Let's face it: Mayonnaise has become commonplace in many sushi outposts. It's slathered on the vinegared rice and drizzled over slices of maki. Elegant platters often arrive with wasabi mayonnaise dotting the exterior rim. Add to this avocado and cream cheese and you have a real departure from traditional Japanese sushi. Many Itamaes have explained that these three ingredients are substitutes for fatty mouth feel delivered by the super expensive toro -- the fat underbelly of a tuna. There's even a new descriptor: Western Sushi.
Not too long ago, the only place to get sushi was in a local Japanese restaurant with arduously trained chefs. Not so anymore. Sushi may well be soon sold alongside hot dogs and donuts in gas stations. But well-crafted sushi and other traditional Japanese dishes are still only found in Japanese restaurants and made by chefs who have trained for years and have been rigorously tested on their expertise -- usually in Japan -- to achieve the status of Itamae.
So imagine my delight when I spotted some familiar faces behind the sushi counter at the 55-seat Mai Japanese Restaurant. Owner and Chef Shiramine (aka Mine) Masanori bought the struggling Yotto restaurants several months ago, but made the regrettable decision to keep the Yotto name until late January. "It was expensive to change the sign," he says. What makes this particularly unfortunate is that people in Charlotte who remember Masanori from his first Mai Restaurant, which opened on South Boulevard in 1997 and closed two years ago, didn't know he was here. Some with older sushi addictions will remember Masanori as a sushi chef at the fabled Charlotte restaurant Tokyo, where he worked for the decade preceding the establishment of Mai.
To complete Mai's kitchen pedigree is Chef Yoshida (aka Yoshi), a Master Sushi Chef who earned a Fugu (puffer fish) License in 1989. Fugu is that fish that, if not prepared exactly, can be fatal. Chef Yoshi has worked in Tokyo, California and Charlotte, most notably at the Tokyo Restaurant.
The interior of Mai is sleek and perfunctory with pale green walls: a dining room which emphasizes simple and servable over complicated and costly. The aesthetics of modern Japanese design are clearly in evidence. Over the sushi bar hangs a black banner which creates instant festivity. Mai is a modest Japanese restaurant where the dishes are myriad and small, yet the food is decidedly large. Besides, ya gotta love a place that lists "fried squid leg" on the menu rather than tentacles, or calamari, or Ika Geso Kara-age, the Japanese name.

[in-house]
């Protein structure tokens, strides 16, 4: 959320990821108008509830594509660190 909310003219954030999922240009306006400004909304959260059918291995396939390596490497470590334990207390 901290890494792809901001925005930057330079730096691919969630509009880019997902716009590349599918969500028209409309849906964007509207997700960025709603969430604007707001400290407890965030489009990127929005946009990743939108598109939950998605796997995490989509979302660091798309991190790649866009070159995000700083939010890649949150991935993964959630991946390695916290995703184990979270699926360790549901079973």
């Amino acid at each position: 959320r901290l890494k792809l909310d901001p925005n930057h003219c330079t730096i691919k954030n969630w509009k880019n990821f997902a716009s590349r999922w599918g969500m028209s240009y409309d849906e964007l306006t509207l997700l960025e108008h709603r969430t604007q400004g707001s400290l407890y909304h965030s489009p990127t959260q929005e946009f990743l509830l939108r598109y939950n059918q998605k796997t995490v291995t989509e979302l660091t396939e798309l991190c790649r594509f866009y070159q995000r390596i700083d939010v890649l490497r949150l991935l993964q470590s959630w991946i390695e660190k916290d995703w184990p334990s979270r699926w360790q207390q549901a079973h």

Among the starters are the usual suspects of edamame, a gossamer-like shrimp shumai, beef tataki, gyoza and miso soup. But the unordinary fills the ranks, too: yakizakan or grilled salted fish; the cold and hot tofu dishes of hiyayakko in a ginger sauce and the delicate agedashi-dofu, cornstarch-dusted tofu, deep fried, and served with dashi sauce; and kimpira.
"Don't get it. You won't like it," my waitress directed when taking my order for kimpira. "Not even all Japanese like it." But she took the order, and later came by to hear my positive assessment. Kimpira is made with julienned gobo (burdock), a root vegetable with a complex heavy smell like lifeless earth in winter, which is paired with sweet raw carrot and then sautéed in sesame oil. It's quite good, actually.
Yoshi's sushi is deliciously arranged and bears the most elemental flavors; perhaps not the most inventive, but a solid performance nevertheless. Masanori noted that this restaurant has far fewer Japanese ex-pats than the South Boulevard location.
The rolls are canny variations on Charlotte's current favorites while his nigiri tastes of the sea. Longtime fans may seek the familiar: donburi, tempura, hibachi, and teriyaki. Masanori will happily prepare his famed Shabu Shabu, a Japanese beef hot pot, for those who ask. The wine list, although brief, has a well-chosen collection of wines to pair with Japanese cuisine: Pinot Grigio, a floral Torrontes, German Riesling, a couple of New World Chardonnays and Savvies, and a Spanish sushi wine. Mai also carries a variety of red wines, Japanese beers, and cold and hot sakes.
Mai's prices are recession-friendly: Entrees range from $8 for a cubed chicken rice bowl to $25 for a beef teriyaki bento box with miso soup, shrimp tempura, seaweed salad and gyoza.
Artistry and fresh ingredients are the keys to greatness for a Japanese restaurant. Given the fact that Charlotte is not a waterfront property where an Itamae can walk a fish market to select the fish for the evening, Mai does succeed in striving toward excellence, albeit with an American bent. But if you're looking for the actual, you can find that here as well.
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